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  • Kim Crosser

    SSCommitted

    Points: 1763

    For anyone interested, I ran several tests on one of the actual data tables involved, containing 1,526,652 rows of data with 49 columns, containing an average of approximately 470 bytes of data per row. (Definitely NOT my design - this is a legacy third-party database from which I am converting data.)

    The hard-coded express conversion, isnull, and concatenation ran in ~44 seconds, while Mister Magoo's generic solution completed in ~66 seconds (I did several runs, all were within 1-2 seconds of these numbers).

    Given the amount of additional text and overhead generated by the conversion to XML (all the column name tags) that is very good performance. 🙂

    I am really impressed with this approach for a few reasons:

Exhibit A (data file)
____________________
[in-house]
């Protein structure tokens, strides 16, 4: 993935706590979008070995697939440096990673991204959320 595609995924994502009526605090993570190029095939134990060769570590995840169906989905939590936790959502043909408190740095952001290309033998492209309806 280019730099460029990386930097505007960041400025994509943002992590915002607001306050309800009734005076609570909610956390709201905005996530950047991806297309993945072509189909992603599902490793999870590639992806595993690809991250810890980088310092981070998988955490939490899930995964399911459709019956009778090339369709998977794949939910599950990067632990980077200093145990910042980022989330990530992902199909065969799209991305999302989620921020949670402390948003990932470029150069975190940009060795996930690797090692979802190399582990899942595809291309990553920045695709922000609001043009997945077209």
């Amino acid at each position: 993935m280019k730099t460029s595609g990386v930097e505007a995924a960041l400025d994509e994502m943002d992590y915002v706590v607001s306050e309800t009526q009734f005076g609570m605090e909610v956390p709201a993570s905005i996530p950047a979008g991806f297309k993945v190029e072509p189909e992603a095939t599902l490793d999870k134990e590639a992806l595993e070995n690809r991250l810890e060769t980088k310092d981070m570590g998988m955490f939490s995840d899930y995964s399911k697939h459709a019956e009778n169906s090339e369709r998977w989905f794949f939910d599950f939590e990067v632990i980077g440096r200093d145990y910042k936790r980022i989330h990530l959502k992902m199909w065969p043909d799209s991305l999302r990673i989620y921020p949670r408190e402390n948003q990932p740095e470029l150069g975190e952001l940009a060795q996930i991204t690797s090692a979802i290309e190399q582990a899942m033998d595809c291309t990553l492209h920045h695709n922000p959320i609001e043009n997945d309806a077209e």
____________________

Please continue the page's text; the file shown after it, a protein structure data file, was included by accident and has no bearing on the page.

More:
1. It is generic and can be applied to ANY table without having to generate hard-coded expressions (tables with [n]varchar(max) or varbinary(max) columns may need to be truncated at 8000 characters)

    2. It avoids the possibility of accidentally "missing" one of the columns in the hard-coded expressions

    3. If a column is added to a table later, this will result in a different hash, where the hard-coded expressions would miss new columns

    4. It solves a minor (unlikely) data pattern that the hard-coded approach could miss - Null columns in the hard-coded version were discarded, so any sequence of ('a'), (null,'a'), and ('a',null) would yield the same hash value (easily solvable by adding column delimiters to the hard-coded expression, but now not needed)

    This is a very useful code pattern I expect to use in more than just this project. 😎

  • mister.magoo

    SSC-Forever

    Points: 47068

    Further "interest" comes from comparing XML to JSON in SQL 2016.